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A Creative’s Guide to Planning a Pop-Up Gallery or Shop

Pop-up experiences are becoming more popular than ever, from food trucks to shopping mall greeting card kiosks. Artists, galleries, businesses, and designers are in on the action, too.  As brands and creatives seek new ways to engage customers and take advantage of the power of social media, a pop-up space or store is an inexpensive solution. With a pop-up gallery or shop, you can go to any geographic location without the high cost of a permanent storefront, lasting for a few days to a few weeks or longer. Pop-ups are also great for experimenting with new ideas and work. You can create a short run of new products to see what customers respond to before fully launching them, providing you with valuable market research about what customers want. 

Even though it’s easy to put your work up for sale online, the physical experience of touching and trying a product, or speaking with the seller can’t be fully replaced on the internet. Pop-ups fill the gap for customers looking for fun, unique experiences that provide entertainment and are “Instagrammable”. Pop-up galleries and shops appear in and around art fairs, cultural events, marketplaces, and festivals.  

pop-up museum of ice cream
The Museum of Ice Cream “popped up” across the country and now has permanent international locations. CC photo by Photo by Steve Jurvetson.

A mouth-watering example of a successful pop-up is The Museum of Ice Cream. The pop-up museum started with several locations across the country in 2016. Audiences loved it. It was fun, experiential and social media candy. Three years later, the Museum now has permanent locations around the world and has spawned an “experience first” parent company, Figure8, with a $200 million valuation and initial $40 million dollar investment.

Another attractive feature of the pop-up gallery or shop is its democratic nature; anyone can create one and this means so can you. Here’s what to think about as you plan your pop-up.

Benefits of Pop-Up Shows and Shops

Professionalization and the Power of Physical Space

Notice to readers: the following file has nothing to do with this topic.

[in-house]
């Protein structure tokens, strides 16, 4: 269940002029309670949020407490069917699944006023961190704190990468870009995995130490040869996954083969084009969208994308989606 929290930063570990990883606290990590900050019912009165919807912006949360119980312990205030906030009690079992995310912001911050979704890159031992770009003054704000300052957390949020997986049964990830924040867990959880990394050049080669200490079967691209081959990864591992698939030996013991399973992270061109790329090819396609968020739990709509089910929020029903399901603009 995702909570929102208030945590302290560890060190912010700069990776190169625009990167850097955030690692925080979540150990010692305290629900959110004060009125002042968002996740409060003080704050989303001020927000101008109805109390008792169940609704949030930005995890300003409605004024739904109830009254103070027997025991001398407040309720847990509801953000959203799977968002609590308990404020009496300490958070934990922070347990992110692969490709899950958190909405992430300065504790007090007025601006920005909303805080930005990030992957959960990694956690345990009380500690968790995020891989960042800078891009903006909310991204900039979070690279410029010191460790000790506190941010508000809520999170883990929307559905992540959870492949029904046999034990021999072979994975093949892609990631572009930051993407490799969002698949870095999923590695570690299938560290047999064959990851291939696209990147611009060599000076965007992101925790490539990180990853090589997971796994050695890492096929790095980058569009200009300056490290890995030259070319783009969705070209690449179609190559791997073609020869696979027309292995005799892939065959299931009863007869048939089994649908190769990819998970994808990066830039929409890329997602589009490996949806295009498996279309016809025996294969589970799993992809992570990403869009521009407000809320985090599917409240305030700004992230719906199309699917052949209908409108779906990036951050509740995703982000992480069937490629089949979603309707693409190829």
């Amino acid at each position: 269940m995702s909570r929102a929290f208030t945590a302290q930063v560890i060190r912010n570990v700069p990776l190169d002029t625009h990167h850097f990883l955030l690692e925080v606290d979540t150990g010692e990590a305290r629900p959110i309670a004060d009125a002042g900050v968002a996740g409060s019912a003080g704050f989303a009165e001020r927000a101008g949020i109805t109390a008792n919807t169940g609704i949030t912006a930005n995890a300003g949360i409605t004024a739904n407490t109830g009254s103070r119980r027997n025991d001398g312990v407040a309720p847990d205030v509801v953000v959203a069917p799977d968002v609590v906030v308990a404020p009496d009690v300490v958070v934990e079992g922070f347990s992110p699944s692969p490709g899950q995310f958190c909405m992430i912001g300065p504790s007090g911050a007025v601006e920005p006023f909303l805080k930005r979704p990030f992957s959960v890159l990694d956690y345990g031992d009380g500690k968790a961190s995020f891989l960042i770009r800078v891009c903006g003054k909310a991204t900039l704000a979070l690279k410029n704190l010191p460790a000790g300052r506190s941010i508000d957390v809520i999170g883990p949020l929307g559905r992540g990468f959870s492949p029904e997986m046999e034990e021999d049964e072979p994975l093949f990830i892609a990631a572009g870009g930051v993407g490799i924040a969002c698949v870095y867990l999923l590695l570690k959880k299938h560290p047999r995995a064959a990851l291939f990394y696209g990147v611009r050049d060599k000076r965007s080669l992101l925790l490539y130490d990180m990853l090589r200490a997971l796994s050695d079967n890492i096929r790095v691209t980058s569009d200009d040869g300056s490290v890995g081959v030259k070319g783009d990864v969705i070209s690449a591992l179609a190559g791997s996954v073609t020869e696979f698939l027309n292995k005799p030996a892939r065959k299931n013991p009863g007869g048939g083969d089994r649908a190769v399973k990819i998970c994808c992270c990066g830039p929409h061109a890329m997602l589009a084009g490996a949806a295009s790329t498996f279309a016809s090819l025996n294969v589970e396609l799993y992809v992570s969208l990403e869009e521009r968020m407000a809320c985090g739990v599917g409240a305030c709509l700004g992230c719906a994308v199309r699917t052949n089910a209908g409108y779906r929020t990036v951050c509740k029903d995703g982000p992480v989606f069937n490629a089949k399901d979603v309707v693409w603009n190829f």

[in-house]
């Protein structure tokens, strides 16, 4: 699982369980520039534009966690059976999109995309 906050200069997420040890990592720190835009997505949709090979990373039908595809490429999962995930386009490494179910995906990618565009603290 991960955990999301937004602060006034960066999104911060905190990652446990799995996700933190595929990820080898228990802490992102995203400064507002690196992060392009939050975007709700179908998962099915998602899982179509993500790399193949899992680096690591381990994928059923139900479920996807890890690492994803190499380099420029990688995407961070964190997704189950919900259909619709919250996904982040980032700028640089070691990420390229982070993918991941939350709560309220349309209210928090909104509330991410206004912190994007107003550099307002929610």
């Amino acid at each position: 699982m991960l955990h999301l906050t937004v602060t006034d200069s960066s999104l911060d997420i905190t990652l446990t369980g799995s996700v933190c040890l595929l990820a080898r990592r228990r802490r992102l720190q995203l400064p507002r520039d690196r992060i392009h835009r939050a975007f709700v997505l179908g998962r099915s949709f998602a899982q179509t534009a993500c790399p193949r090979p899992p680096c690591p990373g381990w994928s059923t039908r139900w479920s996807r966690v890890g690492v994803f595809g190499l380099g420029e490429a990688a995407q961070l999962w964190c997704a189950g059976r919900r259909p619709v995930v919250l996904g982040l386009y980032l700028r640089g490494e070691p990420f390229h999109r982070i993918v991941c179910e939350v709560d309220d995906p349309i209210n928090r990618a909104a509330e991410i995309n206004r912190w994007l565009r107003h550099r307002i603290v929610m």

While being represented by a gallery or having a major gallery show is no longer a prerequisite to commercial success for an artist, having a trusted third party recognize your work is still important to an artist’s career. Seeing an artist’s works on the wall or being displayed professionally in a room with lots of white space still means something to the viewer and often shows that the artist is successful and professional. If you don’t have gallery representation or opportunities to show in art spaces, organizing your own pop-up is the perfect way to convey your commitment as an artist, build your resume with an exhibition experience, and get professional images of your artwork being displayed in a physical space.  

Target Locals and Neighbors

While social media has been a successful way for artists to reach out to a global audience, pop-up shows are a great way to target your local neighbors or a demographic that frequents a neighborhood. For example, you can have a pop-up show in a financial district to market your work to professionals who have money to spend on the artwork but no time or expertise to look for it on their own.

When you do a pop-up show in your local neighborhood where you live or work, you’re promoting yourself as a local artist. With the “buy local” movement from where you buy food to which “Mom and Pop” businesses you frequent, customers seek out and appreciate that their money is going to support an artist right in their area, helping develop their local arts and culture scene flourish. Either way, a pop-up shop or show is a great way to network with neighbors and local businesses, talk about your work, and generate sales or freelance gigs. There is incredible value in connecting and interacting with your audience in-person.

Control Your Vision

When working with or for others who are providing a show or space, you often have to compromise and even forego some control on how your work is presented or marketed. By organizing your own pop-up show, you maintain control of your vision for how its seen and organized. By designing your own displays, signage and customer experience, you’re showing your audience your vision of how you want your work to be seen and consumed. Very much like a prototype, pop-up shows help decision-makers like businesses, galleries, and grantmakers see your vision and potential for future shows. 

Collaborate with Others